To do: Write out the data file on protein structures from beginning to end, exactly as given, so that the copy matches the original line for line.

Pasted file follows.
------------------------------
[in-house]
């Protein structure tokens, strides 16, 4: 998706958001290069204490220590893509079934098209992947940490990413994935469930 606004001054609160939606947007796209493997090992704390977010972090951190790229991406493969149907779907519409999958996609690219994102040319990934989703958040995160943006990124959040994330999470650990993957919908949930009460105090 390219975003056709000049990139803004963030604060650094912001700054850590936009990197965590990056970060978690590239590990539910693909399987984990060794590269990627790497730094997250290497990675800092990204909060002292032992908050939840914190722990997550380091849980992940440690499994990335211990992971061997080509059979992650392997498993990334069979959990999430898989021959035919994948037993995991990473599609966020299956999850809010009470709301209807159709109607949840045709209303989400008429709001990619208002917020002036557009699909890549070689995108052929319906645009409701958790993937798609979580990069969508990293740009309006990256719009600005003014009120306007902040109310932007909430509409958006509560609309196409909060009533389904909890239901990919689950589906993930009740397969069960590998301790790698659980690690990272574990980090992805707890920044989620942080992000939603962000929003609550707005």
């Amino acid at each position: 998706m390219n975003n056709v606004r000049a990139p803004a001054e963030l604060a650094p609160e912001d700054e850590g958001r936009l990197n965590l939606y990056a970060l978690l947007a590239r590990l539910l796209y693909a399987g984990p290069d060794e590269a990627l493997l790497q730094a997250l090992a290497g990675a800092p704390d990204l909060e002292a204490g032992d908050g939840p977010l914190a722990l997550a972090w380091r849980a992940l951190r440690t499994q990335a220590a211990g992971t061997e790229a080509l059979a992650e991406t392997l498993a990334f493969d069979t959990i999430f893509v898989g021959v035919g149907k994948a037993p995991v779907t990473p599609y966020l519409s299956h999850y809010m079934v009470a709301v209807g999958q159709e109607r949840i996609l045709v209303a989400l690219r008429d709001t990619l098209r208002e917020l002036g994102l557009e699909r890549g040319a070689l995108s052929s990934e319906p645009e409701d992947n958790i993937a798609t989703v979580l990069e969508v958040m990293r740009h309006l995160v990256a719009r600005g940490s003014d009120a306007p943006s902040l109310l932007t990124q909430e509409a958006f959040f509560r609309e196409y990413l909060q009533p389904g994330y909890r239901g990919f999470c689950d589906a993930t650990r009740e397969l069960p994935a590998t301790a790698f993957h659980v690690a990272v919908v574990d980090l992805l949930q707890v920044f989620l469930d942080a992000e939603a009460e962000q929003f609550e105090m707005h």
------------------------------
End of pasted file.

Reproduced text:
[in-house]
């Protein structure tokens, strides 16, 4: 998706958001290069204490220590893509079934098209992947940490990413994935469930 606004001054609160939606947007796209493997090992704390977010972090951190790229991406493969149907779907519409999958996609690219994102040319990934989703958040995160943006990124959040994330999470650990993957919908949930009460105090 390219975003056709000049990139803004963030604060650094912001700054850590936009990197965590990056970060978690590239590990539910693909399987984990060794590269990627790497730094997250290497990675800092990204909060002292032992908050939840914190722990997550380091849980992940440690499994990335211990992971061997080509059979992650392997498993990334069979959990999430898989021959035919994948037993995991990473599609966020299956999850809010009470709301209807159709109607949840045709209303989400008429709001990619208002917020002036557009699909890549070689995108052929319906645009409701958790993937798609979580990069969508990293740009309006990256719009600005003014009120306007902040109310932007909430509409958006509560609309196409909060009533389904909890239901990919689950589906993930009740397969069960590998301790790698659980690690990272574990980090992805707890920044989620942080992000939603962000929003609550707005």
């Amino acid at each position: 998706m390219n975003n056709v606004r000049a990139p803004a001054e963030l604060a650094p609160e912001d700054e850590g958001r936009l990197n965590l939606y990056a970060l978690l947007a590239r590990l539910l796209y693909a399987g984990p290069d060794e590269a990627l493997l790497q730094a997250l090992a290497g990675a800092p704390d990204l909060e002292a204490g032992d908050g939840p977010l914190a722990l997550a972090w380091r849980a992940l951190r440690t499994q990335a220590a211990g992971t061997e790229a080509l059979a992650e991406t392997l498993a990334f493969d069979t959990i999430f893509v898989g021959v035919g149907k994948a037993p995991v779907t990473p599609y966020l519409s299956h999850y809010m079934v009470a709301v209807g999958q159709e109607r949840i996609l045709v209303a989400l690219r008429d709001t990619l098209r208002e917020l002036g994102l557009e699909r890549g040319a070689l995108s052929s990934e319906p645009e409701d992947n958790i993937a798609t989703v979580l990069e969508v958040m990293r740009h309006l995160v990256a719009r600005g940490s003014d009120a306007p943006s902040l109310l932007t990124q909430e509409a958006f959040f509560r609309e196409y990413l909060q009533p389904g994330y909890r239901g990919f999470c689950d589906a993930t650990r009740e397969l069960p994935a590998t301790a790698f993957h659980v690690a990272v919908v574990d980090l992805l949930q707890v920044f989620l469930d942080a992000e939603a009460e962000q929003f609550e105090m707005h």